LAS VEGAS — Although multiple, subsequent injections decreased the success rate for treatment of De Quervain’s tenosynovitis, results presented at the American Society for Surgery of the Hand showed a high rate of success with a repeat injection.
Kareem Hassan, MD, and colleagues stratified patients diagnosed with De Quervain’s tenosynovitis by therapeutic interventions, including therapy, injections and surgery.
“A failed injection was defined as an injection which was followed by a repeat injection or went on to surgery,” Hassan said in his presentation here.
Among approximately 33,000 patients diagnosed with De Quervain’s tenosynovitis, Hassan noted 17% of patients received injections, 11% underwent surgery and 5% received therapy. Women had a three-times greater risk of being diagnosed with De Quervain’s tenosynovitis compared with men, according to Hassan, and diagnosis exponentially increased with age.
“Looking at the success rate by the number of injections a patient received overall, the success rate of the first injection was approximately 68%,” Hassan said. “Success of the second injection was 61% and third injection was about 55% successful.”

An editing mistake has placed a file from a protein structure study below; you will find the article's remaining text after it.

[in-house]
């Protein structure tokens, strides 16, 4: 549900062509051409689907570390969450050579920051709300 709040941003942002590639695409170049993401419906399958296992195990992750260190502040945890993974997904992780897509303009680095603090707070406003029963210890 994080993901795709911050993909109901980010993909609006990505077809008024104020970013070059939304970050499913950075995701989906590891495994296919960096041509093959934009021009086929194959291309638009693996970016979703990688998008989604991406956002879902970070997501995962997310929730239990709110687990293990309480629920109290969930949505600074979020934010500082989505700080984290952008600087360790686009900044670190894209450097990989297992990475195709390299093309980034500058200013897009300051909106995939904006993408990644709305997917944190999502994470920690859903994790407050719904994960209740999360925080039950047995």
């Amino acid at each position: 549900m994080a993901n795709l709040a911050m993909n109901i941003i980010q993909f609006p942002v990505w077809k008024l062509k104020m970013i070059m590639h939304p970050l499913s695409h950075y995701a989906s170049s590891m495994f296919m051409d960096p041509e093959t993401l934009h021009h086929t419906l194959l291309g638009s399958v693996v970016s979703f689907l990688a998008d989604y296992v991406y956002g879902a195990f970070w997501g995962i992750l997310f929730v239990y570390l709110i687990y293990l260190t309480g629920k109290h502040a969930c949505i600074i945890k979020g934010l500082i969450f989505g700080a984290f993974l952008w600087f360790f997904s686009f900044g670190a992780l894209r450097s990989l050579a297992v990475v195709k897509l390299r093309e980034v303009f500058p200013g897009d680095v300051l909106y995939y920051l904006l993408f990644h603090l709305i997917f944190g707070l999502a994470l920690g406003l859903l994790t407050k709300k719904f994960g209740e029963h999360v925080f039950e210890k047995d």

Hassan noted 19.6% of patients underwent repeat injection and 11.6% of patients went on to surgery following the first injection. Patients received an average of 1.2 injections, and Hassan said there was an association between a shorter time between injection and increased failure rate.
“If the patient waited approximately 4 months between the first and second injections, however, they were about 65% successful,” Hassan said. “Patients who received only splinting or therapy were more likely to end up with surgery.” – by Casey Tingle
Hassan K, et al. Abstract 28. Presented at: American Society for Surgery of the Hand Annual Meeting. Sept. 5-7, 2019; Las Vegas.
Disclosure: Hassan reports no relevant financial disclosures.